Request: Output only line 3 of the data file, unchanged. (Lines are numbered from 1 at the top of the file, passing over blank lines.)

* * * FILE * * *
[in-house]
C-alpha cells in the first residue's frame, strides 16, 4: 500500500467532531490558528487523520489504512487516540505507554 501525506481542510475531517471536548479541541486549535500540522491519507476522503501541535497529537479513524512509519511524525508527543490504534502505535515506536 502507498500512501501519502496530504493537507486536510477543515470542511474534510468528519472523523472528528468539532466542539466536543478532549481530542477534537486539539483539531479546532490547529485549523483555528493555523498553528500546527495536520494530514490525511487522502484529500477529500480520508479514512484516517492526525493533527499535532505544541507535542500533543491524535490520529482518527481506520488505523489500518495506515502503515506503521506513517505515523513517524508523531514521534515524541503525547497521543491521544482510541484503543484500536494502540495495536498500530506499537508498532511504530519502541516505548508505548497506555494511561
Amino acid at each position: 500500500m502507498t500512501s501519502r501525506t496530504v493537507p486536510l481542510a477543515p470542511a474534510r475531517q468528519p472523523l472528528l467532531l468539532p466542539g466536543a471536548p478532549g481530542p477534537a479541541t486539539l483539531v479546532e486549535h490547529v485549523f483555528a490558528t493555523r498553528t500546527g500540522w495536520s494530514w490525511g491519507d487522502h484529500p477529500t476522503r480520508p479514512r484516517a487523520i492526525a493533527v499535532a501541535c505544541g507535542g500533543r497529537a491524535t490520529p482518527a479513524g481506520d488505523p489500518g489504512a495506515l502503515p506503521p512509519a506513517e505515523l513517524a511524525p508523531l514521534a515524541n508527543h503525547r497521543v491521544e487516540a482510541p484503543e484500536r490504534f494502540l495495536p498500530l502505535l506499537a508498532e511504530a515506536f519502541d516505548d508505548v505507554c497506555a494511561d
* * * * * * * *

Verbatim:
Amino acid at each position: 500500500m502507498t500512501s501519502r501525506t496530504v493537507p486536510l481542510a477543515p470542511a474534510r475531517q468528519p472523523l472528528l467532531l468539532p466542539g466536543a471536548p478532549g481530542p477534537a479541541t486539539l483539531v479546532e486549535h490547529v485549523f483555528a490558528t493555523r498553528t500546527g500540522w495536520s494530514w490525511g491519507d487522502h484529500p477529500t476522503r480520508p479514512r484516517a487523520i492526525a493533527v499535532a501541535c505544541g507535542g500533543r497529537a491524535t490520529p482518527a479513524g481506520d488505523p489500518g489504512a495506515l502503515p506503521p512509519a506513517e505515523l513517524a511524525p508523531l514521534a515524541n508527543h503525547r497521543v491521544e487516540a482510541p484503543e484500536r490504534f494502540l495495536p498500530l502505535l506499537a508498532e511504530a515506536f519502541d516505548d508505548v505507554c497506555a494511561d